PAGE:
Collage withe the words "just write" at the bottom

Everyone on Earth uses words in some way

In some capacity, we all know words. Whether it’s by sound, look, feel or gesture, we somehow associate what’s going on within and around us with a word or a collection of effectively strung-together words.

Everyone, everywhere on Earth, uses words. We can communicate with each other through these tangible rudiments that literally convert what’s happening in our heads and hearts into something we can share. Therefore, words connect us. Besides what’s happening in and around us, we can also use them to make sense of what’s happening across the globe.

We can listen to the words—the thoughts—of others. Then, we can compare and contrast our words, the words that exist as a result of what’s happening in our heads and hearts, with others’ words. We can create a dialogue, a discourse between two or more beings that can lead to change.

The key point here is that we can do this, but more often than not, we don’t.

Making my writing public

This is why I’ve decided to make my writing public. By doing so, I’m able to become a participant in that interchange that’s necessary for personal and societal growth.

I got a Winnie-the-Pooh lock and key journal when I was seven years old for Christmas (which is hysterical to read now), and ever since then, I’ve written. I find solace in putting pen to paper. It’s soothing to get what’s in my head out, where I can see it.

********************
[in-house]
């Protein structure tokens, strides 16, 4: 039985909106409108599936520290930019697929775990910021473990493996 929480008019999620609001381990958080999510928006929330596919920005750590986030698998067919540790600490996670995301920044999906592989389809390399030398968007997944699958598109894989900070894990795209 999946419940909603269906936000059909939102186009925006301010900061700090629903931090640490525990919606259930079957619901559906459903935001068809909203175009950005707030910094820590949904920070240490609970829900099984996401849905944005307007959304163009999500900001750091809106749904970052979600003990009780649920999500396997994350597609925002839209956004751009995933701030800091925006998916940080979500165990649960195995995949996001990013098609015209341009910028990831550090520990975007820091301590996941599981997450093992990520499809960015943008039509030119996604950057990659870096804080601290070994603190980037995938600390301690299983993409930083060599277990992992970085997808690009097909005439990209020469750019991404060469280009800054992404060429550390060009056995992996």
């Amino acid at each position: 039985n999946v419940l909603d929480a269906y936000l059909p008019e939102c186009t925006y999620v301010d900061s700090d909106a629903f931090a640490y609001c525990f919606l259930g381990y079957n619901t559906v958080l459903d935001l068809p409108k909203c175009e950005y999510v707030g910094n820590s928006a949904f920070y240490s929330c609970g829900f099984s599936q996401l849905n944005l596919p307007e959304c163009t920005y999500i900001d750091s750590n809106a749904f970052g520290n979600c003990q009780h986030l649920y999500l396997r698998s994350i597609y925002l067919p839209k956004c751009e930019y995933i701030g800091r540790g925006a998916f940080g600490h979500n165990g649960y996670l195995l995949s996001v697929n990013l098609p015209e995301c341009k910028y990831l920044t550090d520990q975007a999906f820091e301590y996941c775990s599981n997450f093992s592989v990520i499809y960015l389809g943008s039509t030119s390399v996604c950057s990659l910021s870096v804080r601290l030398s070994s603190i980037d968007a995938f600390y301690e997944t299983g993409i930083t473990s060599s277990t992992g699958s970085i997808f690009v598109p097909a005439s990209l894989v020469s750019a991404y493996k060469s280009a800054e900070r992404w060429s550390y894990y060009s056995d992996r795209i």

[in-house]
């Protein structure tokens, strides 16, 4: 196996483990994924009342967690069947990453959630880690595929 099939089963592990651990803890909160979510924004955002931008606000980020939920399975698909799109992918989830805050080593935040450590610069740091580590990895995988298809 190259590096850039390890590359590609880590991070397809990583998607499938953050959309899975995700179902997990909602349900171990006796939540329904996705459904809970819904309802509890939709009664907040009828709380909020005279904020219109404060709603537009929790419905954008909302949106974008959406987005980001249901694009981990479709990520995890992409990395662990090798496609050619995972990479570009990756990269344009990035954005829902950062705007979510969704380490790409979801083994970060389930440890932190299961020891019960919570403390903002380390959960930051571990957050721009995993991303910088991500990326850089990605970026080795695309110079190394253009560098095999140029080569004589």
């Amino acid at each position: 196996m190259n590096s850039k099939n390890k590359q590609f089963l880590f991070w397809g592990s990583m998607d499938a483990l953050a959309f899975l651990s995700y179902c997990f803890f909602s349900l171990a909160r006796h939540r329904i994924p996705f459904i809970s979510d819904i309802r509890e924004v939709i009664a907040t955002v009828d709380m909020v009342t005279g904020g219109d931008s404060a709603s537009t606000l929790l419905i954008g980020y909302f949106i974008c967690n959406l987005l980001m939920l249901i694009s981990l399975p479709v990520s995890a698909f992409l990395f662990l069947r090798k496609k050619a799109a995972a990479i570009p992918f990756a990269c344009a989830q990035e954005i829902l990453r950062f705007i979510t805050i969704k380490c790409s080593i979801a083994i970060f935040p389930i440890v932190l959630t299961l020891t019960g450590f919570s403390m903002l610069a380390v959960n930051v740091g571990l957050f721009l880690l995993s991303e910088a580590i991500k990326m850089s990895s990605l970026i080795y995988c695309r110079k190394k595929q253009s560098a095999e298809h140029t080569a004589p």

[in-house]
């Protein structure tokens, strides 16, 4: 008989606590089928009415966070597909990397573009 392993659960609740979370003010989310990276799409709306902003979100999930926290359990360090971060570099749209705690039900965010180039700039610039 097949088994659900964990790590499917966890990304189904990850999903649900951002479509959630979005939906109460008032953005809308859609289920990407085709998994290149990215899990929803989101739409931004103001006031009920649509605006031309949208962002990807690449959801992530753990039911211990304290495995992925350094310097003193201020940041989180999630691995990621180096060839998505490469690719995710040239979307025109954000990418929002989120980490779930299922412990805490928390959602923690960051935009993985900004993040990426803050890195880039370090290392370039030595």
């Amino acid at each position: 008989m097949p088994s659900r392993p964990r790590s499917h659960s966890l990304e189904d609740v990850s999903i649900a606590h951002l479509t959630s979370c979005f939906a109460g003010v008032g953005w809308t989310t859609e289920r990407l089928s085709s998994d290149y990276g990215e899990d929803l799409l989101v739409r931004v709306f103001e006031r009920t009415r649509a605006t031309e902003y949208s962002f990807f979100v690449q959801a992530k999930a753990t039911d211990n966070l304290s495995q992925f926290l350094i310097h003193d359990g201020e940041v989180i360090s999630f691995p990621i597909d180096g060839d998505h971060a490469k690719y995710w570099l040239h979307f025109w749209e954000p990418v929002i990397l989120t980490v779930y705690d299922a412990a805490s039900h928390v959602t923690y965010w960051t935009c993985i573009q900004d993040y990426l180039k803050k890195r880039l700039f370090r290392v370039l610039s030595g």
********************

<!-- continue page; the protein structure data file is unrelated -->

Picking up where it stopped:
I think I’ve always had a hyperactive mind and that’s why writing became not just something I did, but something essential to me remaining level-headed. Well, as level-headed as I can be!

I never shared any of the words I’d written. They were my words and my words alone.

Often, I’ve been honest with people, admitting that I write. But when asked what I write about, I’ve usually just responded with a tongue-tied chuckle and, “nothing important.” Up until recently, I didn’t think my words were worthy of being shared. I didn’t think they would make any sort of difference.

I’ve come to realize I was mistaken. Those words—my words—are important.

They’re important because they animate my thoughts, feelings, attitudes and behaviours. Words are how I make sense of the world and all the chaos that exists within me, and I find personal relief in bringing my words to the surface.

Using our words to express our feelings

I was sitting in a café writing honestly about the distaste I have for my body, and it crossed my mind that maybe, just maybe, others might find relief in the words that were bringing me comfort. I was writing to release harsh feelings and it was working. Perhaps the words I was hiding would ring true for someone else, somewhere else, going through a problem of their own.

No one else on Earth is like me. No one else will have the same thoughts as me. No one will feel the same way I do about anything. No one will interpret things in the exact same way that I do. No one will see the world from my eyes.

Words are a way to divulge our uniqueness, for better or worse. They’re a way for us to express that, hey, I feel like this and here’s why.

Four specific reasons to express ourselves in words

  • People only have the opportunity to listen if we use our words.
  • People only have the opportunity to relate if we use our words.